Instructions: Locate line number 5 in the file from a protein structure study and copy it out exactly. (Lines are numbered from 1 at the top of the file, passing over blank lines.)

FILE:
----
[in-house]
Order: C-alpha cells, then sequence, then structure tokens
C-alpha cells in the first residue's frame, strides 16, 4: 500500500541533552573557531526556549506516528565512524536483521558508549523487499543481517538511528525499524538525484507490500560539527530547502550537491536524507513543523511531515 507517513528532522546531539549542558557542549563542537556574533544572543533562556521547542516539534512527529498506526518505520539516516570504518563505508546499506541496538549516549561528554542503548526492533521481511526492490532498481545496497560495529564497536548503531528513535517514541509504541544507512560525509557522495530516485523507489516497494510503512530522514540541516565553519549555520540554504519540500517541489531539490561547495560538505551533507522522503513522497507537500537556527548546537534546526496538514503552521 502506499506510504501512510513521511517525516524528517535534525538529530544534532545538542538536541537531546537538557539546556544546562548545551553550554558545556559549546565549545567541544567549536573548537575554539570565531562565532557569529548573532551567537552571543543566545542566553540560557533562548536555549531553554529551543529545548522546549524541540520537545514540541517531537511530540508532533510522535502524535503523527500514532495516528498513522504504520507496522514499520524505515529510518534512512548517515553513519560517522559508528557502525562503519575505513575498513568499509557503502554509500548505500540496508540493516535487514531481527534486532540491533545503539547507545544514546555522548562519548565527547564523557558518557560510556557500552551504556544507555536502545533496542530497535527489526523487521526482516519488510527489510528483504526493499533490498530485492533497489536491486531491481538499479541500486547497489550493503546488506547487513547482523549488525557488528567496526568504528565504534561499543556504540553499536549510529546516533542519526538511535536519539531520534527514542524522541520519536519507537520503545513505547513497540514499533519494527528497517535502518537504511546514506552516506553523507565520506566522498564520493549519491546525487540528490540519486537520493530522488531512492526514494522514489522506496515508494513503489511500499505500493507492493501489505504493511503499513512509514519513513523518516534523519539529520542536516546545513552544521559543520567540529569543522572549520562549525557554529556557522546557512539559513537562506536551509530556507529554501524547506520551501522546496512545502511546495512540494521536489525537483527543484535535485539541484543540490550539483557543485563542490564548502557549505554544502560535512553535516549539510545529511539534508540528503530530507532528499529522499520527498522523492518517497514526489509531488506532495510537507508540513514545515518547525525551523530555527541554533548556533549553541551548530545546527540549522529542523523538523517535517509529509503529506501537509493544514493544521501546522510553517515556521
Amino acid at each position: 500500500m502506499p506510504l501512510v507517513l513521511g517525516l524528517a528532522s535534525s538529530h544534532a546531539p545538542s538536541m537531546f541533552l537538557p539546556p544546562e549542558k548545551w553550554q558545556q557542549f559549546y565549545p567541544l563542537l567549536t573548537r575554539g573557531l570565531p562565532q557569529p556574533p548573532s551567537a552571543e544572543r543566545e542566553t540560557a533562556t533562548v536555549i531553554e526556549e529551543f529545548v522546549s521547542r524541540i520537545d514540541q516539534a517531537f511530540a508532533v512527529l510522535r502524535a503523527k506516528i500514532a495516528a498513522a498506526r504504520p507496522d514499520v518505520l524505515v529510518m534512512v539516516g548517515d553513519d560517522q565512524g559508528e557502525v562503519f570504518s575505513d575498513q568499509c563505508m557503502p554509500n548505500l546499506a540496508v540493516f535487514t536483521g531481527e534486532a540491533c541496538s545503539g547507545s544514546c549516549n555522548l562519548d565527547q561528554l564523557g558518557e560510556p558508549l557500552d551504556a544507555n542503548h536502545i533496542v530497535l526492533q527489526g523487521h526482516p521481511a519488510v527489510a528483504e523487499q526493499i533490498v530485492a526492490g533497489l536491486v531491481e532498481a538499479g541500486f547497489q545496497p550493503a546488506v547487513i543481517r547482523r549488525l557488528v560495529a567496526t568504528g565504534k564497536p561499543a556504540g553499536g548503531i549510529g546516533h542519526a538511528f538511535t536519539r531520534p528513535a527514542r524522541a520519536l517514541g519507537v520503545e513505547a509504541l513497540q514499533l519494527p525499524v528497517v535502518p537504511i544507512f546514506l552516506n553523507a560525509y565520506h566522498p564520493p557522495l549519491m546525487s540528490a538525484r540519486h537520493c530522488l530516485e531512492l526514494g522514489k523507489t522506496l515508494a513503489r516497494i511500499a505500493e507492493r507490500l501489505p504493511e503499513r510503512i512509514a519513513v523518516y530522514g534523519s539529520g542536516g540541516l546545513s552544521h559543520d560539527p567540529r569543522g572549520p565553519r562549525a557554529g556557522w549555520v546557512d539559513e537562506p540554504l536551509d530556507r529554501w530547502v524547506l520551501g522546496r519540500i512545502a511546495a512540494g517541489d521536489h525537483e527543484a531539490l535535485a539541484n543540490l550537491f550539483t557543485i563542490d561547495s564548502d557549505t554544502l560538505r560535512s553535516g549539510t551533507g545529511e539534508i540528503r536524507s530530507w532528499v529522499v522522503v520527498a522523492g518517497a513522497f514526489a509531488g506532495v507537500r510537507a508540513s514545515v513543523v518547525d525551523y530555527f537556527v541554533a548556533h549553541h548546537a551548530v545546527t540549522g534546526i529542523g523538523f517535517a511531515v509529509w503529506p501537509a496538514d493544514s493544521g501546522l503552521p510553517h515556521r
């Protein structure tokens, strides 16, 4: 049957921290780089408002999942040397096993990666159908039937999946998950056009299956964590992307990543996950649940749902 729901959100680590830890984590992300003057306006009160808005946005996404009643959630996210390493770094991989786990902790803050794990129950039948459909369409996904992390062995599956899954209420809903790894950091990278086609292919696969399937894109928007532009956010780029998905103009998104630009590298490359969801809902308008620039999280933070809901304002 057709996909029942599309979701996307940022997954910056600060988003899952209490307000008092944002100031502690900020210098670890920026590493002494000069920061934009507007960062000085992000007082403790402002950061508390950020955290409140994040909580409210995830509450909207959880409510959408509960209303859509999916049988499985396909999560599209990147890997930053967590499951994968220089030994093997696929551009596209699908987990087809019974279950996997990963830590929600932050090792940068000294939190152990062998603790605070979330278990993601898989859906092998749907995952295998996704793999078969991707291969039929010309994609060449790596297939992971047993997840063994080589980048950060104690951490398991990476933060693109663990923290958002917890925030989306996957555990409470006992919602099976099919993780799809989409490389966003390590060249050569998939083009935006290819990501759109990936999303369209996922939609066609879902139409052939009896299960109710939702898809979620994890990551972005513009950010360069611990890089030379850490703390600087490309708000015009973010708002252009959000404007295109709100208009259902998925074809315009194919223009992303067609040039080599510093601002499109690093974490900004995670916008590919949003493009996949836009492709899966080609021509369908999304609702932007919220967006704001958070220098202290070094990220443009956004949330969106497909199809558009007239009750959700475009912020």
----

């Protein structure tokens, strides 16, 4: 049957921290780089408002999942040397096993990666159908039937999946998950056009299956964590992307990543996950649940749902 729901959100680590830890984590992300003057306006009160808005946005996404009643959630996210390493770094991989786990902790803050794990129950039948459909369409996904992390062995599956899954209420809903790894950091990278086609292919696969399937894109928007532009956010780029998905103009998104630009590298490359969801809902308008620039999280933070809901304002 057709996909029942599309979701996307940022997954910056600060988003899952209490307000008092944002100031502690900020210098670890920026590493002494000069920061934009507007960062000085992000007082403790402002950061508390950020955290409140994040909580409210995830509450909207959880409510959408509960209303859509999916049988499985396909999560599209990147890997930053967590499951994968220089030994093997696929551009596209699908987990087809019974279950996997990963830590929600932050090792940068000294939190152990062998603790605070979330278990993601898989859906092998749907995952295998996704793999078969991707291969039929010309994609060449790596297939992971047993997840063994080589980048950060104690951490398991990476933060693109663990923290958002917890925030989306996957555990409470006992919602099976099919993780799809989409490389966003390590060249050569998939083009935006290819990501759109990936999303369209996922939609066609879902139409052939009896299960109710939702898809979620994890990551972005513009950010360069611990890089030379850490703390600087490309708000015009973010708002252009959000404007295109709100208009259902998925074809315009194919223009992303067609040039080599510093601002499109690093974490900004995670916008590919949003493009996949836009492709899966080609021509369908999304609702932007919220967006704001958070220098202290070094990220443009956004949330969106497909199809558009007239009750959700475009912020």